casaveneracion.com Yang Chow (Yeung Chow, Yang Zhou) fried rice


  • 4 c. of cold cooked rice, sprinkled with a little water and stirred to separate the grains
    ½ c. of chopped char siu pork (see note at the end)
    ½ c. of chopped fresh shrimps
    1 pc. of Chinese sausage (longganisa Macau), roughly chopped
    ½ c. of sweet peas (thawed and drained if frozen)
    a bunch of scallions (onion leaves), cut into one-inch lengths
    3 eggs, lightly beaten
    salt and pepper, to taste
    2 tbsps. of peanut (or soya or vegetable) oil
    2 tbsps. of oyster sauce (optional)
    a drizzle of sesame seed oil


  1. Method 1: Heat the cooking oil in a wok. Add the pork and sausage and stir fry for about 30 seconds or just until heated through. Add the shrimps and peas and cook until the shrimps change color. Add the rice. Season with salt and pepper; pour in the oyster sauce, if using. Stir gently but thoroughly and cook until the rice is hot. Pour in the beaten eggs. When the eggs are partially set, sit and continue cooking until the eggs are cooked through. Drizzle with sesame seed oil and stir before serving.

    Method 2: Heat the cooking oil, pour in the eggs and cook just until set. Lift with a slotted spoon and cut into fine strips. Continue as above. Add the eggs just before drizzling with sesame seed oil.

Quick Notes

You can make char siu pork by marinating pork shoulder in a mixture of hoisin sauce, light soy sauce, rice wine, honey and five spice powder (or use bottled char siu paste). Roast in an oven until done. Brush with more honey while hot. Slice thinly to serve. Click here for the full char siu pork recipe.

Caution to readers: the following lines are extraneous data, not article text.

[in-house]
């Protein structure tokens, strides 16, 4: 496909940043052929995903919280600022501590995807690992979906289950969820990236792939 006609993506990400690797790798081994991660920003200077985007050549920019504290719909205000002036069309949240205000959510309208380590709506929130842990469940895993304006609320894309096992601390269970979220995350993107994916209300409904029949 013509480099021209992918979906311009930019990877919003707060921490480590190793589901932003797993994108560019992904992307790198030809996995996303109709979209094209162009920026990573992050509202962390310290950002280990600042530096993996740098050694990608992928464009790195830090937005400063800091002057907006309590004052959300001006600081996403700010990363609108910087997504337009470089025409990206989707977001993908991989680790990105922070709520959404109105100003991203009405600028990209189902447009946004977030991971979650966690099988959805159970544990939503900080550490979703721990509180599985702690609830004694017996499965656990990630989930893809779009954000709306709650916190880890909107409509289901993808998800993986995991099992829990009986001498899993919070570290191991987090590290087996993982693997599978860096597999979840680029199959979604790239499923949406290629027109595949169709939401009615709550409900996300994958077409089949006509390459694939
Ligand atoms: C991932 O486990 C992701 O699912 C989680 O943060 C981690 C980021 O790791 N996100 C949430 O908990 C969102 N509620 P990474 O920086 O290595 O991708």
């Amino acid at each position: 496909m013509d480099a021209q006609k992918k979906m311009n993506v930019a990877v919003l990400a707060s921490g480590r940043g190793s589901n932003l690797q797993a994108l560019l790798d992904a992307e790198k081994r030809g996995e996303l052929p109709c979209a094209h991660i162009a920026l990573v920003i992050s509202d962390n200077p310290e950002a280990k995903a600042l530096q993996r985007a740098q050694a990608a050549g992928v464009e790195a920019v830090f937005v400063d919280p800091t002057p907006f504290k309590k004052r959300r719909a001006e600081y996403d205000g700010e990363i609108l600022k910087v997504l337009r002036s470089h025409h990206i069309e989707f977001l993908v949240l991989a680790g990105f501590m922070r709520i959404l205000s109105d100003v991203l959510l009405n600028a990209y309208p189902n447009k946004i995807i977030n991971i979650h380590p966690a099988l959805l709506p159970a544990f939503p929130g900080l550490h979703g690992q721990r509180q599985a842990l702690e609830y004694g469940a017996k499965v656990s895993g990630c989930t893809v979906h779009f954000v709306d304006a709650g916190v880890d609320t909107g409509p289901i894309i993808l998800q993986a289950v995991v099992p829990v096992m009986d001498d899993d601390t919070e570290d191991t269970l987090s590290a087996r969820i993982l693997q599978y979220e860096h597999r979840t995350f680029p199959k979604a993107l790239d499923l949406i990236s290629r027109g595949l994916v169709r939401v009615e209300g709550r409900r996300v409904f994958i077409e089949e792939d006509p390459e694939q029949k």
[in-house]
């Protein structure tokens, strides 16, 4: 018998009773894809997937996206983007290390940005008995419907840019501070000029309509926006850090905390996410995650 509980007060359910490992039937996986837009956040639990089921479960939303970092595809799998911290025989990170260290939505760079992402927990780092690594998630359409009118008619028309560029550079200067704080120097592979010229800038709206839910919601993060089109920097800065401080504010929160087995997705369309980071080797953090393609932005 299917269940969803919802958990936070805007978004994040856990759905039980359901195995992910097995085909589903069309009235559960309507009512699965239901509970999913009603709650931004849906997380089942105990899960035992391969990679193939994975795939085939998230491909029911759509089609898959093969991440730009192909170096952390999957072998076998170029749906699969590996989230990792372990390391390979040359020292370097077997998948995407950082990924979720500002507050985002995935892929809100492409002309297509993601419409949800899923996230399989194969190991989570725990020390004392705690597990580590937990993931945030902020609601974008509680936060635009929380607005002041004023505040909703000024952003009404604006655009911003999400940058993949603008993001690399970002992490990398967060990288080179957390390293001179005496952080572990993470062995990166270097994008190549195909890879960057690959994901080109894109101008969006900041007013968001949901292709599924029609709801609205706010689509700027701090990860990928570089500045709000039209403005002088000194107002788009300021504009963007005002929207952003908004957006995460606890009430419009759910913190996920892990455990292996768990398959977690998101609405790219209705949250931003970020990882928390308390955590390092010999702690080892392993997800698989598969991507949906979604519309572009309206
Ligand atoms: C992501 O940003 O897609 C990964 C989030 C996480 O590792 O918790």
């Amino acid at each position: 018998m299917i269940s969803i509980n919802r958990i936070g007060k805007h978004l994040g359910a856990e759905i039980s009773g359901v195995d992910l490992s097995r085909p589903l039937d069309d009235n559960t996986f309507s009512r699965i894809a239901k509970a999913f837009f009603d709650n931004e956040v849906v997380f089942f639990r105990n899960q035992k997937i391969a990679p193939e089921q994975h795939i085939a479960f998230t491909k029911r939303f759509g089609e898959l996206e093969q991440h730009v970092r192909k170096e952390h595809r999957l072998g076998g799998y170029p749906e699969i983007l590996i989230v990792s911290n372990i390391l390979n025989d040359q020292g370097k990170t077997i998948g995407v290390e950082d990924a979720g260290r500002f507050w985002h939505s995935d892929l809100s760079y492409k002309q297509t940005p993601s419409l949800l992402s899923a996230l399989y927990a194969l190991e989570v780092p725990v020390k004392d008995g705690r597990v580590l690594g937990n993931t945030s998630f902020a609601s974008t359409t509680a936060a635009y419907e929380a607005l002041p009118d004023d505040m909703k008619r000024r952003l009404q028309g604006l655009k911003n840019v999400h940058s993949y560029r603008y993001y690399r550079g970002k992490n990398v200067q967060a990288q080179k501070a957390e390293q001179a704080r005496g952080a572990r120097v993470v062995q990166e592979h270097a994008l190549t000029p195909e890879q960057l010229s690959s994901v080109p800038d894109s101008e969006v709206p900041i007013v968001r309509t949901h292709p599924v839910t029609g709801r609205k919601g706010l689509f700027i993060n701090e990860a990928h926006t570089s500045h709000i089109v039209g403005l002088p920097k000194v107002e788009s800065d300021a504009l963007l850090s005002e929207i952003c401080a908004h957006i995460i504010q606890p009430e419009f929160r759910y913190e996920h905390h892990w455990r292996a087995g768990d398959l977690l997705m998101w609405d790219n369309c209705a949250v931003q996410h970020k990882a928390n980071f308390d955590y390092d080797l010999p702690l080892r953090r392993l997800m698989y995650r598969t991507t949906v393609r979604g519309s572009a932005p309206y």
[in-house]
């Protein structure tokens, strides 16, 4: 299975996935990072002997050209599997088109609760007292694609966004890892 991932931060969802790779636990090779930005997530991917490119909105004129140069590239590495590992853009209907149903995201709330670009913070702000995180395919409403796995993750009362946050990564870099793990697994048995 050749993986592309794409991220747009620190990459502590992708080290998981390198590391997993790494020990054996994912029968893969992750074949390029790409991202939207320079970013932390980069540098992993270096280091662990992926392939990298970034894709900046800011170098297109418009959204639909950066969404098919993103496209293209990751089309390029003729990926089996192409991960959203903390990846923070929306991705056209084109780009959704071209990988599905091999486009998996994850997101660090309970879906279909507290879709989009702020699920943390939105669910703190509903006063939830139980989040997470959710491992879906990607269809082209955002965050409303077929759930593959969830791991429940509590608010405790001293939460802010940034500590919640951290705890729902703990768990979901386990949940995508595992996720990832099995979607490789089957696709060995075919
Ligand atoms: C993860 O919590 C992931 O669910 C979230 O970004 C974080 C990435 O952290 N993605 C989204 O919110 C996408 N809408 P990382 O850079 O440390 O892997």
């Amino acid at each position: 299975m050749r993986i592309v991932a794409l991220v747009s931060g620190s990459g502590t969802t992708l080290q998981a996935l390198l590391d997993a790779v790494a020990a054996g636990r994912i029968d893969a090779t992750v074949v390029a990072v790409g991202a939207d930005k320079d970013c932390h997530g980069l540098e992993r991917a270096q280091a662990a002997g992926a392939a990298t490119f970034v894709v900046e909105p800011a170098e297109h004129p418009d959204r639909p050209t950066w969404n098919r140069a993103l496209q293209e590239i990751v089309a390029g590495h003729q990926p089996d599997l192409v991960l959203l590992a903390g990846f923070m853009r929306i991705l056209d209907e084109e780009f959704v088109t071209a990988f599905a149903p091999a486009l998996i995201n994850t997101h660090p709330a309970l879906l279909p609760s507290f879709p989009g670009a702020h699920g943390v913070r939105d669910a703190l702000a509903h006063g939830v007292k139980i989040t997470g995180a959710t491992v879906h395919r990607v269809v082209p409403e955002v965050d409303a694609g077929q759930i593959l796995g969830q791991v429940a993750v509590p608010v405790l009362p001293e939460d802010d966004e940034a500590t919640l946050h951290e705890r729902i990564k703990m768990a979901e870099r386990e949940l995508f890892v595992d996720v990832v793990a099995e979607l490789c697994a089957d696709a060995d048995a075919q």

Cooking time (duration): 10 minutes

Number of servings (yield): 4


  1. says

    “Yang chow is more expensive than others because of economics.”

    So true, admittedly there is a world of difference between eating plain rice with your chinese food and eating yang chow.

  2. mamsi says

    You are right Miss Connie.. Fried rice is a delicious one dish meal.. And so easy to cook too.. My brother always says that yang chow fried rice is one of his comfort meals..
    I think it’s the chinese sausage that gives it that distinct taste. Last saturday, i bought a quarter kilo of chinese sausage (6 pieces) from one of the vendors at SALCEDO market. I Used two pcs. in cooking fried rice the next day.. I must say that the dish tasted as good as fried rice ordered from a chinese restaurant..(minus the MSG )

    Am going to SALCEDO market tomorrow and will buy more…

    • maria says

      That’s true. I make it all the time with Chinese sausage. I also add a dab of sesame oil at the end of process.

  3. says

    I am guilty of the same thing myself, beef broccoli or sweet and sour pork in chinese restaurants would not taste great if they are not paired with yang chow fried rice…makes me hungry already. I love chinese food, they are very satisfying…

  4. Pao says

    hi ms connie. i cooked this last saturday and it was a hit. ubos! thanks for such a great and helpful site. :D

  5. emy M says

    I can’t stop laughing.I was just curious about
    the Yang chow fried rice that I read at your
    newer post.When I googled it…I’m back at your
    Although my children always order fried rice
    at the Chinese resto I don’t eat it.My version
    is better,so I was told.(naks naman)
    I always use Chinese sausage also and shrimps
    but not oyster sauce.Gotta try.

    • says

      If you’re using the Google custom search at the top of the page, it should really bring you to another page in the blog. But if you’re using a general Google search, well, Google must love me hehehe